Israel suspends meetings with EU after Brussels’ move to label settlement products
Israel is to temporarily suspend several meetings with European counterparts in protest of the decision to label goods that come from Jewish settlements in the West Bank. Israeli Foreign Ministry denounced the labeling initiative as “discriminatory.”
“Because of the latest EU decision, Israel is suspending its diplomatic dialogue with the EU in various forums which had been scheduled to take place in the coming weeks," the Foreign Ministry said in a statement. This will concern discussions on political issues in the Middle East, human rights and international organizations.
Deputy Foreign Minister Tzipi Hotovely added the response is to be regarded “a very strong message” to its European partners.
“We say you can't be involved in what is going on in the Middle East while you are taking such an extreme step of labeling products... boycotting us,” Hotovely stressed, as quoted by AP.
Earlier on Wednesday the Israeli Foreign Ministry issued a harshly-worded official statement concerning the EU’s decision.
Israel condemns that “the EU has chosen, for political reasons, to take such an exceptional and discriminatory step, inspired by the boycott movement, particularly at this time, when Israel is confronting a wave of terrorism targeting any and all of its citizens,” the statement reads.
The statement also reproached Brussels that “there are over 200 other territorial disputes worldwide, including those occurring within the EU or on its doorstep” adding that the labeling policy “may also have implications for Israel-EU relations.”
On Tuesday, the Foreign Ministry summoned the European Union’s ambassador to Israel, Lars Faaborg, to explain the decision, reported the Jerusalem Post.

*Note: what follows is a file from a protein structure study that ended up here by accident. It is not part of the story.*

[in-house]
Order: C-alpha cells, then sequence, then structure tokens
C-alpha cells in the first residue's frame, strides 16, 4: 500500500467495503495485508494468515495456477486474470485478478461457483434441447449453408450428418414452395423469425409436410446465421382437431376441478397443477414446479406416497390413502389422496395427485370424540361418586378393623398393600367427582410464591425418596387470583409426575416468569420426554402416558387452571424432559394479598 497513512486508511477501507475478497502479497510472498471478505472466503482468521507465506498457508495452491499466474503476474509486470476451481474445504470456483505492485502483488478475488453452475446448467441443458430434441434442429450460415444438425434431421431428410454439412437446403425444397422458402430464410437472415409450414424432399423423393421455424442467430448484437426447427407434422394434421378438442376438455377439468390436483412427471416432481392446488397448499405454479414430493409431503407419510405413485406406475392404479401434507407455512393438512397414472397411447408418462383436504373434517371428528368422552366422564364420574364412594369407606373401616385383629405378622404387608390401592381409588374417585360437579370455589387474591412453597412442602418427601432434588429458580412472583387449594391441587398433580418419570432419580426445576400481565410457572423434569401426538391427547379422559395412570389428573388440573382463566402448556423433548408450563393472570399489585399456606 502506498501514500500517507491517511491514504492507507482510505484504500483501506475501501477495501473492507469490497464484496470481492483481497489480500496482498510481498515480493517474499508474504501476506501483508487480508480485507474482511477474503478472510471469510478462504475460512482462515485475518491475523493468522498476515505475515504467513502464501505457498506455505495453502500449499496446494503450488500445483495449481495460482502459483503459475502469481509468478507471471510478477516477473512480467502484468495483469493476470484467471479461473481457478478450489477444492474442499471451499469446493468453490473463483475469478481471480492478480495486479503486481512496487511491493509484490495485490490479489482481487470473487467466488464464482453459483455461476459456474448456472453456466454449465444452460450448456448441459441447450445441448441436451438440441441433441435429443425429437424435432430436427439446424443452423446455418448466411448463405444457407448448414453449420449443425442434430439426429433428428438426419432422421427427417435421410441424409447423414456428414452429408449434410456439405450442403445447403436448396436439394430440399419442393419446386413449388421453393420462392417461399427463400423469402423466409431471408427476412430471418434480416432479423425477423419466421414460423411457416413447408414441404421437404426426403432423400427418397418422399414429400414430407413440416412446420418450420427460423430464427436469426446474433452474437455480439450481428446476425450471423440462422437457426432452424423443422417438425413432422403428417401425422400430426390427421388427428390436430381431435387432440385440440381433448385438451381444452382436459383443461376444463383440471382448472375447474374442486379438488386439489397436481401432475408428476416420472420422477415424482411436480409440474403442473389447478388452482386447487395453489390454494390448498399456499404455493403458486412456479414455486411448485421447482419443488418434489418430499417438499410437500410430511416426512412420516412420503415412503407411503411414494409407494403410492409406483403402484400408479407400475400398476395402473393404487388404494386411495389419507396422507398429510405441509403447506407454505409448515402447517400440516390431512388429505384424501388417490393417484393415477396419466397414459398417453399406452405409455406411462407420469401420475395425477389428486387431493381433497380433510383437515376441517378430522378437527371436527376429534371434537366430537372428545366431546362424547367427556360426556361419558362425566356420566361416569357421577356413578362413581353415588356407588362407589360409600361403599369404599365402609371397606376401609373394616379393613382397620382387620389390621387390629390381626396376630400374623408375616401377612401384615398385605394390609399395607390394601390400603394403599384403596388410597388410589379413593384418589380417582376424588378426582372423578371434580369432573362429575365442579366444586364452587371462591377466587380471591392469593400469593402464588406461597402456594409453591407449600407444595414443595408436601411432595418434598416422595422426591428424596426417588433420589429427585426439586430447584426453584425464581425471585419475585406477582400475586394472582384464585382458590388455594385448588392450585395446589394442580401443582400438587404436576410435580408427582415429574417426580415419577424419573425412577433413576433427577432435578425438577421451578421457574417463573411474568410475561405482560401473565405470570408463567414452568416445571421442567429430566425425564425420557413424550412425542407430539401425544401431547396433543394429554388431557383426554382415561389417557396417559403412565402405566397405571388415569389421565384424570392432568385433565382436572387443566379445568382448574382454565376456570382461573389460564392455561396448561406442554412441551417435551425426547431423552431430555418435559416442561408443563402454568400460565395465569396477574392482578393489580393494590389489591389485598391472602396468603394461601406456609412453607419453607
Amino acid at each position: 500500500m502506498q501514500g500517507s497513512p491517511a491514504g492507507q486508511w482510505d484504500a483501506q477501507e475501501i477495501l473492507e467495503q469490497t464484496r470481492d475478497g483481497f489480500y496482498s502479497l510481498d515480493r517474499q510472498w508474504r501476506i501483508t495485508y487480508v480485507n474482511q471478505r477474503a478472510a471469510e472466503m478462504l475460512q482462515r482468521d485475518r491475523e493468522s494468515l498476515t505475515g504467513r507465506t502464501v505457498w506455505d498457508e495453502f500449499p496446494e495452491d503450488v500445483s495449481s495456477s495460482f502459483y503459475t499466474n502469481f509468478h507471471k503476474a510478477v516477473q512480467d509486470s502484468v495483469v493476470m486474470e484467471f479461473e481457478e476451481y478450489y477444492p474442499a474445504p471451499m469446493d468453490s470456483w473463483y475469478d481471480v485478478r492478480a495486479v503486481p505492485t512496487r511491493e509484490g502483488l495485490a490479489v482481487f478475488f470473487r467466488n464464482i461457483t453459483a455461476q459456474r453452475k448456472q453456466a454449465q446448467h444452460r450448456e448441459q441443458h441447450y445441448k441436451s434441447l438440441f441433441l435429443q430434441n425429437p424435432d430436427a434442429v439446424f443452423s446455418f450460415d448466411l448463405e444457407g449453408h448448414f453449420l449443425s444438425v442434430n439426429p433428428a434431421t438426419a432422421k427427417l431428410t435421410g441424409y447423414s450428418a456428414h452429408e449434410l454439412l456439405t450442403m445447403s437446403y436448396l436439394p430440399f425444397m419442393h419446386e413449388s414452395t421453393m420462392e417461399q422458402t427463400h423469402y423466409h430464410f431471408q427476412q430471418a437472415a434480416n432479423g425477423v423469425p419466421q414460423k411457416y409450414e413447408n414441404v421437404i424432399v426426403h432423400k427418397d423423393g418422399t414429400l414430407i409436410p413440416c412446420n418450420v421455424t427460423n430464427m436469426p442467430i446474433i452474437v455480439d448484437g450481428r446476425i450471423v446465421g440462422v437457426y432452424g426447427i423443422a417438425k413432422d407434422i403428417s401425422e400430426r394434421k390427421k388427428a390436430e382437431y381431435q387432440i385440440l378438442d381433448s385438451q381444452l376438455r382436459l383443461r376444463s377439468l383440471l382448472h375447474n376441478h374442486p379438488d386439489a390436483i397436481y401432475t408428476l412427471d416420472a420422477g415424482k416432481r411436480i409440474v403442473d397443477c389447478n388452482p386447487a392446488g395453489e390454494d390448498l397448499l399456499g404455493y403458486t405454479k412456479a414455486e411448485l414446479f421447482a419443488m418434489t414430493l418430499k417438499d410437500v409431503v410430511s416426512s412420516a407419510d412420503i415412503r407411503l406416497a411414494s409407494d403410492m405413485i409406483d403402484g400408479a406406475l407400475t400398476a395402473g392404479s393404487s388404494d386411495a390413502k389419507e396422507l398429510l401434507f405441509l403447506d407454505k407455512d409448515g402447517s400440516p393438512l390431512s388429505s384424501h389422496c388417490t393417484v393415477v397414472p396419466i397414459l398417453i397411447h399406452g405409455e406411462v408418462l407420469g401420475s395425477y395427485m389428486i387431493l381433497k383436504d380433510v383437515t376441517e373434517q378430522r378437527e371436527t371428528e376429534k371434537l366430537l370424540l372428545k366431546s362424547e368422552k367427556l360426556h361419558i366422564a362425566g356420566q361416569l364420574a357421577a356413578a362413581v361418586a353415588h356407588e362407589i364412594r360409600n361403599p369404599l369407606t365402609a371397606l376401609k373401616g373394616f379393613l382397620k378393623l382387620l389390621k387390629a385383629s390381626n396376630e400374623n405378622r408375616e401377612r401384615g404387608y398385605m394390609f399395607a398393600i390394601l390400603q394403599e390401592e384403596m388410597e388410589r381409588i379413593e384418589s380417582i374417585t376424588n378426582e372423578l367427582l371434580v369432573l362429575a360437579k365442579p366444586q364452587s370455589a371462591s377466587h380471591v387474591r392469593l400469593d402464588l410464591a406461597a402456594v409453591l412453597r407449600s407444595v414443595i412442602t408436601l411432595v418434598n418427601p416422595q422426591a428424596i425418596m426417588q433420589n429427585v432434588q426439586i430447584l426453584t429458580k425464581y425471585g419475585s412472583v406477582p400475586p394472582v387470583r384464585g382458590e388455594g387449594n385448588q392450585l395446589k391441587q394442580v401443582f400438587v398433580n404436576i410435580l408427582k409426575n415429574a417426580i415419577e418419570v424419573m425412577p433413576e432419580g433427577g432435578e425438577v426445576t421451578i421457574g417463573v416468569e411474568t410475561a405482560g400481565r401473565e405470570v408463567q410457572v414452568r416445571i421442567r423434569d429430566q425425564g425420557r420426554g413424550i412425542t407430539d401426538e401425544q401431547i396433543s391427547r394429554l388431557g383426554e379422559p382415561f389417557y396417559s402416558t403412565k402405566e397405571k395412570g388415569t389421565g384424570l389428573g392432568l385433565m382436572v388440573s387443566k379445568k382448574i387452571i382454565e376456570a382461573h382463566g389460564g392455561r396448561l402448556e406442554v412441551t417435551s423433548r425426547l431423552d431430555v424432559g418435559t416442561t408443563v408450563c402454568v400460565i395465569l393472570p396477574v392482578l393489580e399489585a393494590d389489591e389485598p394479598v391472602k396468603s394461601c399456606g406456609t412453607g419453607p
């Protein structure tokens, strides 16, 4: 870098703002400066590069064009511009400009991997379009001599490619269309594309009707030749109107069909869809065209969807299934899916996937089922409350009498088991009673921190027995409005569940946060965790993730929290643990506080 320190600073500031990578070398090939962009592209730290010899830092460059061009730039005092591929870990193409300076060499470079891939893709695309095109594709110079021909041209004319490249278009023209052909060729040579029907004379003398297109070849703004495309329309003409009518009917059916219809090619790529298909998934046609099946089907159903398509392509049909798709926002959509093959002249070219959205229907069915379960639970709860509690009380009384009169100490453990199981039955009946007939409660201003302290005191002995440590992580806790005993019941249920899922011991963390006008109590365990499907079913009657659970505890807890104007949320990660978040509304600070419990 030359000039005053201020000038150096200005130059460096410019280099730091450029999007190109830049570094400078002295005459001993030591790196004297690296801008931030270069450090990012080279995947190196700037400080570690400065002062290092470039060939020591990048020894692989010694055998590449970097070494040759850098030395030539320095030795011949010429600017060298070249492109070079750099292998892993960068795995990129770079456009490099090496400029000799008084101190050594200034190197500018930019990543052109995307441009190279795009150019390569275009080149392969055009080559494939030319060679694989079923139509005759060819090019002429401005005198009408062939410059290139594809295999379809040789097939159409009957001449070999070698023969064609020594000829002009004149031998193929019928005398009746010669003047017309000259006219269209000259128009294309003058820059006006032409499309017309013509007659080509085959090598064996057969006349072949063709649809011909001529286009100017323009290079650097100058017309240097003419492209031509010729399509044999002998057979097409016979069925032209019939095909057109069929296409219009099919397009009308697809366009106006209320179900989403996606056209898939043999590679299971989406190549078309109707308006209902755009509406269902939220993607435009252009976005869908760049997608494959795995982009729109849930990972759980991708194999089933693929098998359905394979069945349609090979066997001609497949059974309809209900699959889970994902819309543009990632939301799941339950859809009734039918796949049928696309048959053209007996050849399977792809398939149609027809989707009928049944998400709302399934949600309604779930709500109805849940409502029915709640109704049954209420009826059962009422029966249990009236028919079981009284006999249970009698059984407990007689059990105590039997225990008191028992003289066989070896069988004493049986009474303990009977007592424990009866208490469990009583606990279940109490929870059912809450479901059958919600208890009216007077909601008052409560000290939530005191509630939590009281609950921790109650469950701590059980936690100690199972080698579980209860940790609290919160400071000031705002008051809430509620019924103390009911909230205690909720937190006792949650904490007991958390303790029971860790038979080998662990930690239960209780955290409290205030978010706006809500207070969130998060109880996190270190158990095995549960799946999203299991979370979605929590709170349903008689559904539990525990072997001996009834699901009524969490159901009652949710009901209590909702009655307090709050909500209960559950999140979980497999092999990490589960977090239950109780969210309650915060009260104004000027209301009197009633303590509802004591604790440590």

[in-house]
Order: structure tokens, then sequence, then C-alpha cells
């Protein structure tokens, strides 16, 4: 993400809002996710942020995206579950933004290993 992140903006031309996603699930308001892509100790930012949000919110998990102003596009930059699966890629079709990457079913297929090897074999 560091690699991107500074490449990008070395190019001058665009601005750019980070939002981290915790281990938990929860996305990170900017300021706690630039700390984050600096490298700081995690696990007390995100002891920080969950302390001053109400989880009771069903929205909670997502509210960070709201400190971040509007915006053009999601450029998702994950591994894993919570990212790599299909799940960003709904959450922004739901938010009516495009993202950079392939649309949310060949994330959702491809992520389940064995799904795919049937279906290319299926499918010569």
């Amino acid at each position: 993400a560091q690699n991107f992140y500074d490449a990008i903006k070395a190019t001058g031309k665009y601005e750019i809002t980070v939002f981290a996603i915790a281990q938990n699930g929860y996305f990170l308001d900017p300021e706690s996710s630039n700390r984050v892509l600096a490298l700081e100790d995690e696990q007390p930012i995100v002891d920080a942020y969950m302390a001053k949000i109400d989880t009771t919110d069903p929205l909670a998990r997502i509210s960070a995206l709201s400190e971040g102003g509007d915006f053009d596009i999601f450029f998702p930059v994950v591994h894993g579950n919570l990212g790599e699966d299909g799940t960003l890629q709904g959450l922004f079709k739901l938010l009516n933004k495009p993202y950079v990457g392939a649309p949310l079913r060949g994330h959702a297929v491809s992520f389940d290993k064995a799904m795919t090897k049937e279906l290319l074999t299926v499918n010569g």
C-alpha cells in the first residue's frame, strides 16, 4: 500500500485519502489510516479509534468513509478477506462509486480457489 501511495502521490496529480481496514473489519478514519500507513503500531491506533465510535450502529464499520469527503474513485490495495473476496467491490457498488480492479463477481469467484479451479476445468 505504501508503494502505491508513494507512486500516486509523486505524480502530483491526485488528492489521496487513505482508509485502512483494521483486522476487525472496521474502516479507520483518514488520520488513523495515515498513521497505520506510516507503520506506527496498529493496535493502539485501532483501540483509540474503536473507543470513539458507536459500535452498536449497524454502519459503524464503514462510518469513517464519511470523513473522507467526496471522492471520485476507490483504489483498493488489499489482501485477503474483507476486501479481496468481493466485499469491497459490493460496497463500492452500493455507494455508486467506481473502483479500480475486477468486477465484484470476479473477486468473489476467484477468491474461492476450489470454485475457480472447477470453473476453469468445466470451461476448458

The official EU position is that all territories taken by Israel in 1967 – including East Jerusalem, Golan Heights and the West Bank – are occupied and therefore not part of Israel, implying that products originating from there cannot be marked as ‘Made in Israel.’ On Wednesday the EU provided legal guidelines explaining how to handle such goods coming from territories not part of Israel in 1967.
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Israeli politicians widely condemned the labeling move as anti-Israeli.
Justice Minister Ayelet Shaked called the decision 'anti-Israel and anti-Jewish,’ and said she plans to look into possible legal action against the EU, Jerusalem Post reported. ‘The European hypocrisy and their hatred of Israel has crossed every line,’ she stated. ‘It's interesting that they do not label products from the Western Sahara or [northern] Cyprus.’
However, former FM and now member of the Knesset Tzipi Livni doubted the EU’s decision would have such disastrous outcomes as expected. She noted it is up to every single European country to adopt it or not. “Israel must go from country to country and convince them not to adopt the decision,” she said, as quoted by the Post. “In order for that to happen, we need the right policy. We must say the prime minister's policy is really two states, and prove it, so they will understand there is no reason to push us into a corner.”
Since the labeling issue first emerged in 2012, the EU has attempted to downplay it as a technical and not a political matter. Brussels has insisted it does not imply a boycott of Israel, but rather a solution to inform consumers where these products originally come from.
The disputed territories have been under Israeli control since the 1967 Six-Day War between Israel and neighboring Arab countries. UN Resolution 242 demands the withdrawal of Israeli armed forces from the territories occupied in the conflict. Israel disagrees with the wording of the resolution, and says the territories are in dispute.
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